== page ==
Braise and John, harvesting the grenache. Read John's letter to his grandson, Vincent, in today's story column, below.
~~~Cara Black will be at the Red Wheelbarrow Bookstore in Paris!~~~
If you are in Paris on September 25th, don't miss this author. Cara will be reading from her latest book, "Murder on Rue Paradis". Further details at the RW Books blog (http://rwbooks.blogspot.com)
la gamme (gam) noun, feminine
: range; variety, gamut
And this note from Dan: "Gamme" can also be used in music for "scale". (For example: "Travaillons la gamme de Sol", "Let's practice the G scale").
Hear my daughter, Jackie, read this example sentence. La gamme... Le paysage provençal... ses raisins, ses tournesols, ses champignons, ses cerises... toute la gamme de couleur couleurs. Download gamme.wav. Download gamme.mp3
Would someone like to translate the sentence? Thank you for adding your interpretation to the comments box!
Journal, sketch and keep notes in Francophile style with Moleskine: check out the Paris Notebook
Terms & Expressions:
toute la gamme = the whole range
haut de gamme = high end, luxury (product)
bas de gamme = lower end (of product line)
Vignettes from our Vendangeurs*...
The following is a letter from one of our voluntary harvesters, John Boruff. He wrote it to Vincent, his two-year-old grandson back in South Bend, Indiana. I hope you will enjoy it and will share it with a "little someone" that you know. John writes:
There are many colors to see here in the Côtes du Rhone while picking grapes during the wine harvest.
The leaves on the grape vines range from pastel to deep vert.* Hiding among the leaves on the vines are clusters of violet* grapes waiting to be picked. With black gloved hands, using rouge* and jaune* clippers, I snip the grapes from the vine. The harvested grapes are then put into a black bucket to be carried and emptied into a red and gris* tub or a big orange trailer. The full tubs of grapes are carried to a little white truck with a yellow top. The tubs are lined up on the flat bed of the truck to be returned to the farm. If the v-shaped trailer is used, the trailer is pulled by an orange tractor with a black cab with a gray cap enclosed in glass. The v-shaped trailer has an auger in the bottom used to empty the grapes from the trailer.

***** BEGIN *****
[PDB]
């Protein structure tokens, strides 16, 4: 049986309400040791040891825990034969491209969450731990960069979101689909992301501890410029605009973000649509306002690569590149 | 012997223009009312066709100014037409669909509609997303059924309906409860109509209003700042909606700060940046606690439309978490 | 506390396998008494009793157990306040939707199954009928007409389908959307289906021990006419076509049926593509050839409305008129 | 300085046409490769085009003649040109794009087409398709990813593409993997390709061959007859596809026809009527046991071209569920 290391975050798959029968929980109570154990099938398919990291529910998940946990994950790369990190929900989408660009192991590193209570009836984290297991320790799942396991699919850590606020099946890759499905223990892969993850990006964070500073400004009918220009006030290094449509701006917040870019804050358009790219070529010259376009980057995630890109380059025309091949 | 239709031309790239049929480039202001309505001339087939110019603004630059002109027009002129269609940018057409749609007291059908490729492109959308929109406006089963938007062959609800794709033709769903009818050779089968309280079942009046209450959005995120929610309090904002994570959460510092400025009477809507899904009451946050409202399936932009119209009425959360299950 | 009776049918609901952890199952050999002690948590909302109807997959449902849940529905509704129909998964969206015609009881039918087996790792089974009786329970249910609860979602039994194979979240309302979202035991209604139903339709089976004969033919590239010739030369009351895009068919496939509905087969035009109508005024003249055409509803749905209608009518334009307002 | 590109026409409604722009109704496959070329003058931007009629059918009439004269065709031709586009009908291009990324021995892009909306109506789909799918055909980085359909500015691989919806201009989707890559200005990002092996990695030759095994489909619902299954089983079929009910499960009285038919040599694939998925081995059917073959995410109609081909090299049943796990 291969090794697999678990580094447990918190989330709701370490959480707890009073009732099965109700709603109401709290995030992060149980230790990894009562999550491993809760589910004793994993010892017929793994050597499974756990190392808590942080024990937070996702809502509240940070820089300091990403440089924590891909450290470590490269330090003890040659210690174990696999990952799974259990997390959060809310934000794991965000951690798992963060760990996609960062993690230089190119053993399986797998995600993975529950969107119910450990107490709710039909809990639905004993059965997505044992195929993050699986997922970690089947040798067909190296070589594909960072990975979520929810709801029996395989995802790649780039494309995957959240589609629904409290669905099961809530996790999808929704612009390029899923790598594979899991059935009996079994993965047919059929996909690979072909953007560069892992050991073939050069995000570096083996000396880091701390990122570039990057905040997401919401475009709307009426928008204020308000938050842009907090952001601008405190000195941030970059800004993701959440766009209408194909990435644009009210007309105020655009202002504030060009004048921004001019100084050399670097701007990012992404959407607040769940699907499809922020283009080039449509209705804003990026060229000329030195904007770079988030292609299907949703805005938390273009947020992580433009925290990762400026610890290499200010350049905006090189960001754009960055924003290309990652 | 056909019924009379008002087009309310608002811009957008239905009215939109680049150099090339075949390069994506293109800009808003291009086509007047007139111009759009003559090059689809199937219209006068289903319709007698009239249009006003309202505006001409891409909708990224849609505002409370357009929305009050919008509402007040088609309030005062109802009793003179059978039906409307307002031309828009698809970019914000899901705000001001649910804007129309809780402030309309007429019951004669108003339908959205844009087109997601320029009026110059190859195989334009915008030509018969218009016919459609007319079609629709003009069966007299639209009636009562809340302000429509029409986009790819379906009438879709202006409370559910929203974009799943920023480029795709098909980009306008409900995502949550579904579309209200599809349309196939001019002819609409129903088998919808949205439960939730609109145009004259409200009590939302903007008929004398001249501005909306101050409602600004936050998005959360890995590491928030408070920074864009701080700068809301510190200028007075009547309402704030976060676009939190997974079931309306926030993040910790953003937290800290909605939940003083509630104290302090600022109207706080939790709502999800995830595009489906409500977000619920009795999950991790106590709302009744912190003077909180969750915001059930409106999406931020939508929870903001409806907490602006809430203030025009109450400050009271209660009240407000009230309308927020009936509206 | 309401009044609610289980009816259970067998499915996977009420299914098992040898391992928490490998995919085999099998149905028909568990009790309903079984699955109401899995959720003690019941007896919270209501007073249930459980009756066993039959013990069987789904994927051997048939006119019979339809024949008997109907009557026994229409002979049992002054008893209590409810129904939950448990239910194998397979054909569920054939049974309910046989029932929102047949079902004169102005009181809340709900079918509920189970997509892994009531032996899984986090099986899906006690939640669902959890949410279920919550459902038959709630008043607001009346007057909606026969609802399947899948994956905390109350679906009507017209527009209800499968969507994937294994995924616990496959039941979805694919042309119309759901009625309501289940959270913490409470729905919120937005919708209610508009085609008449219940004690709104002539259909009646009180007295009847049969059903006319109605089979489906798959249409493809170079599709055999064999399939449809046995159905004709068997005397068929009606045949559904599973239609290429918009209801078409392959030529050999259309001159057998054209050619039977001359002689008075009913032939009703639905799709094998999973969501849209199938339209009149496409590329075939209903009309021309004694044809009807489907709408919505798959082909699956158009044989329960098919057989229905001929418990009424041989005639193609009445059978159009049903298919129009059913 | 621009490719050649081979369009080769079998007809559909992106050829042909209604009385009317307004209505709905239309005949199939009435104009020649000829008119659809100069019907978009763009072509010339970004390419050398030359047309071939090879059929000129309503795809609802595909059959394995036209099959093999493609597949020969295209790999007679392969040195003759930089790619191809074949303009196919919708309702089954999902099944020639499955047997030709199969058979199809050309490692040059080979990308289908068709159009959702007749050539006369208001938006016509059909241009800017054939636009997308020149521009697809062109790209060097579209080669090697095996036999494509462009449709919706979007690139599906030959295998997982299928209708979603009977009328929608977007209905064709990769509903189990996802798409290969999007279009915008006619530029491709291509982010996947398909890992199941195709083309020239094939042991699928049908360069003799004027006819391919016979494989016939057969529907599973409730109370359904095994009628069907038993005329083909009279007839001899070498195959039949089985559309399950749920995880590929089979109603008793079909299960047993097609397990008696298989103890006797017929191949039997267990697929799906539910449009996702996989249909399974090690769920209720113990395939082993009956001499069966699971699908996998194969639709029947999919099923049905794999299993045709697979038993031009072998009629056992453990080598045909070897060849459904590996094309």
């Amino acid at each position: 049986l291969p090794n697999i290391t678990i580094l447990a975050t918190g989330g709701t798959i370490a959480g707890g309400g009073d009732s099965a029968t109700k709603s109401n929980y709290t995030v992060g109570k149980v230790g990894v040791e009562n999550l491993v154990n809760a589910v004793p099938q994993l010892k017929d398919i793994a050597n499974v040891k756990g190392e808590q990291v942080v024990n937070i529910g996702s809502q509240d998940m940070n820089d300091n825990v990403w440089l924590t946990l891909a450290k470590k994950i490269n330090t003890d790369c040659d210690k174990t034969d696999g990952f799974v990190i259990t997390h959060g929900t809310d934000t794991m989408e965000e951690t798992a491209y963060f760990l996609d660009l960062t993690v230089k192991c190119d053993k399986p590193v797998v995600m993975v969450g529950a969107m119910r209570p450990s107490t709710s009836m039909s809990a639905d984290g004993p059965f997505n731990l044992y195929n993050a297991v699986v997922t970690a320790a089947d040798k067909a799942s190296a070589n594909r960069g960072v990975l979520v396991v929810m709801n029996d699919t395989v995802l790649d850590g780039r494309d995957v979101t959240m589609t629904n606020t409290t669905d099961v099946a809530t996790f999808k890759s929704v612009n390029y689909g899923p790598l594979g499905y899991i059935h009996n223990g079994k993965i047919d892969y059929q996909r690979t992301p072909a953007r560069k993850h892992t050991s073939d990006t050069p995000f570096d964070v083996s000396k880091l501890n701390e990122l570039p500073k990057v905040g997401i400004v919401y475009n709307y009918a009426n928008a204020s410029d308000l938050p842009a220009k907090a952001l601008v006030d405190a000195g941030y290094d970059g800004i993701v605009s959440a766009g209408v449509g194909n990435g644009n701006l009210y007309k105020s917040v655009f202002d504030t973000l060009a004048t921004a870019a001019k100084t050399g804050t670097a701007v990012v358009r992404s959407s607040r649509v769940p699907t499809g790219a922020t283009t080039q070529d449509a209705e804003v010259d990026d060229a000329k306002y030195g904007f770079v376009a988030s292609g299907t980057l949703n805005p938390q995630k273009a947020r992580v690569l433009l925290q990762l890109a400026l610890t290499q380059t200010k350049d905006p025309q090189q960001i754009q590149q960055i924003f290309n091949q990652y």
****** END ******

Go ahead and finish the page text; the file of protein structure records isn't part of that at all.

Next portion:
Once the grapes arrive at the farm, it is time to crush the purple fruit to make the juice that goes into the white vats used to make the red, blanc,* or rosé* wine. Vincent, you would have fun checking out the chrome knobs on the front of these vats.
The grapes from the field are pumped from the big orange wagon through a long red hose into a chrome drum which rotates within an orange frame. The wine juice drips from the rotating drum into a long orange metal pan. Another red hose is used to pump the juice into the vat to begin the wine fermentation.
Vincent, there is another process to de-stem the grapes before pressing. I will tell you about that when I return home in just a few days. By the way, the rainbow-colored wine harvest is being watched over by a golden retriever dog named "Braise".*
In children's books & music:
The Grapes Grow Sweet: A Child's First Family Grape Harvest
In music: Songs in French for Children
le vendangeur (la vendangeuse) = grape harvester; le vert (m) = green; le violet (m) = purple; le rouge (m) = red; le jaune (m) = yellow; le gris (m) = gray (grey); le blanc (m) = white; le rosé (m) = rosé wine; la braise (f) = embers
SmartFrench Audio CDs: a step by step approach for understanding French
The Roads to Santiago: The Medieval Pilgrim Routes Through France and Spain to Santiago de Compostela. According to legend, St. James the Apostle preached throughout the Iberian peninsula. His bones found their way to the cathedral at Santiago de Compostela and today many pilgrims make trips to the shrine. This fully illustrated book covers all the routes to this holy place from Paris and
Spain. Providing readers with historical context for the routes, it showcases all the stunning monuments and magnificent landscapes along the way.
Words in a French Life: Lesson in Love and Language
A Message from Kristi
Thank you for reading my language journal. In 2002 I left my job at a vineyard and became self-employed in France. "French Word-A-Day" has been my full-time occupation ever since. Ongoing support from readers like you helps keep this site ad-free and allows me to focus on the creative process of writing. My wish is to continue offering posts that are educational, insightful, and heart-warming. If my work has touched you in any way, please consider supporting it via a blog donation of any amount.
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